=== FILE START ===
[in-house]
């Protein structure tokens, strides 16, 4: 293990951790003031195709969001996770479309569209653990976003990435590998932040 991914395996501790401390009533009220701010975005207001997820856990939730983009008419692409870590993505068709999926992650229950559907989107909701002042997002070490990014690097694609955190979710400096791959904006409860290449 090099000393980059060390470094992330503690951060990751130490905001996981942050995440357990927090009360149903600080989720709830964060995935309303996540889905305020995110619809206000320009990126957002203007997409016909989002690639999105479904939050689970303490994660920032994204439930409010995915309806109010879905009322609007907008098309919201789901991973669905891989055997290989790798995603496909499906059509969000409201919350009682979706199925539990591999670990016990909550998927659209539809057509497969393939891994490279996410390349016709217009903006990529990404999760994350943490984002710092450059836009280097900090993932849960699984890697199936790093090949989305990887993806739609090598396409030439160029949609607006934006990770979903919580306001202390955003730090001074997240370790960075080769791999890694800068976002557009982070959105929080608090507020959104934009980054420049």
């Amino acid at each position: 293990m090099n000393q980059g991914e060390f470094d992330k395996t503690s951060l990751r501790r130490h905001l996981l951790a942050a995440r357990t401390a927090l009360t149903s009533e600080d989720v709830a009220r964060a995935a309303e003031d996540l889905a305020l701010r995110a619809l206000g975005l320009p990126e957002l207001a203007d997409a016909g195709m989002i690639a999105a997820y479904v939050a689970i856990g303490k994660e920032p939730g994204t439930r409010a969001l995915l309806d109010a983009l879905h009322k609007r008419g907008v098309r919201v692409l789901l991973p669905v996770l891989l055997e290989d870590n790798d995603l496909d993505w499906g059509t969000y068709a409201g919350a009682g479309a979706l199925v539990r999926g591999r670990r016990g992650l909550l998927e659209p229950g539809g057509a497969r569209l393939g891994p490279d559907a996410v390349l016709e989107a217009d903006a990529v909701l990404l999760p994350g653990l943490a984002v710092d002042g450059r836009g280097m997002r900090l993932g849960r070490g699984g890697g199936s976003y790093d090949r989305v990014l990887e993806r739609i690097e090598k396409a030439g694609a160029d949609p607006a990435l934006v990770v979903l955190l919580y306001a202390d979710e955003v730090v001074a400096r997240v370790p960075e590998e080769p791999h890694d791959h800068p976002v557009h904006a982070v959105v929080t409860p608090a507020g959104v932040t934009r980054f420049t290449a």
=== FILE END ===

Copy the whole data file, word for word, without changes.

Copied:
[in-house]
């Protein structure tokens, strides 16, 4: 293990951790003031195709969001996770479309569209653990976003990435590998932040 991914395996501790401390009533009220701010975005207001997820856990939730983009008419692409870590993505068709999926992650229950559907989107909701002042997002070490990014690097694609955190979710400096791959904006409860290449 090099000393980059060390470094992330503690951060990751130490905001996981942050995440357990927090009360149903600080989720709830964060995935309303996540889905305020995110619809206000320009990126957002203007997409016909989002690639999105479904939050689970303490994660920032994204439930409010995915309806109010879905009322609007907008098309919201789901991973669905891989055997290989790798995603496909499906059509969000409201919350009682979706199925539990591999670990016990909550998927659209539809057509497969393939891994490279996410390349016709217009903006990529990404999760994350943490984002710092450059836009280097900090993932849960699984890697199936790093090949989305990887993806739609090598396409030439160029949609607006934006990770979903919580306001202390955003730090001074997240370790960075080769791999890694800068976002557009982070959105929080608090507020959104934009980054420049």
């Amino acid at each position: 293990m090099n000393q980059g991914e060390f470094d992330k395996t503690s951060l990751r501790r130490h905001l996981l951790a942050a995440r357990t401390a927090l009360t149903s009533e600080d989720v709830a009220r964060a995935a309303e003031d996540l889905a305020l701010r995110a619809l206000g975005l320009p990126e957002l207001a203007d997409a016909g195709m989002i690639a999105a997820y479904v939050a689970i856990g303490k994660e920032p939730g994204t439930r409010a969001l995915l309806d109010a983009l879905h009322k609007r008419g907008v098309r919201v692409l789901l991973p669905v996770l891989l055997e290989d870590n790798d995603l496909d993505w499906g059509t969000y068709a409201g919350a009682g479309a979706l199925v539990r999926g591999r670990r016990g992650l909550l998927e659209p229950g539809g057509a497969r569209l393939g891994p490279d559907a996410v390349l016709e989107a217009d903006a990529v909701l990404l999760p994350g653990l943490a984002v710092d002042g450059r836009g280097m997002r900090l993932g849960r070490g699984g890697g199936s976003y790093d090949r989305v990014l990887e993806r739609i690097e090598k396409a030439g694609a160029d949609p607006a990435l934006v990770v979903l955190l919580y306001a202390d979710e955003v730090v001074a400096r997240v370790p960075e590998e080769p791999h890694d791959h800068p976002v557009h904006a982070v959105v929080t409860p608090a507020g959104v932040t934009r980054f420049t290449a």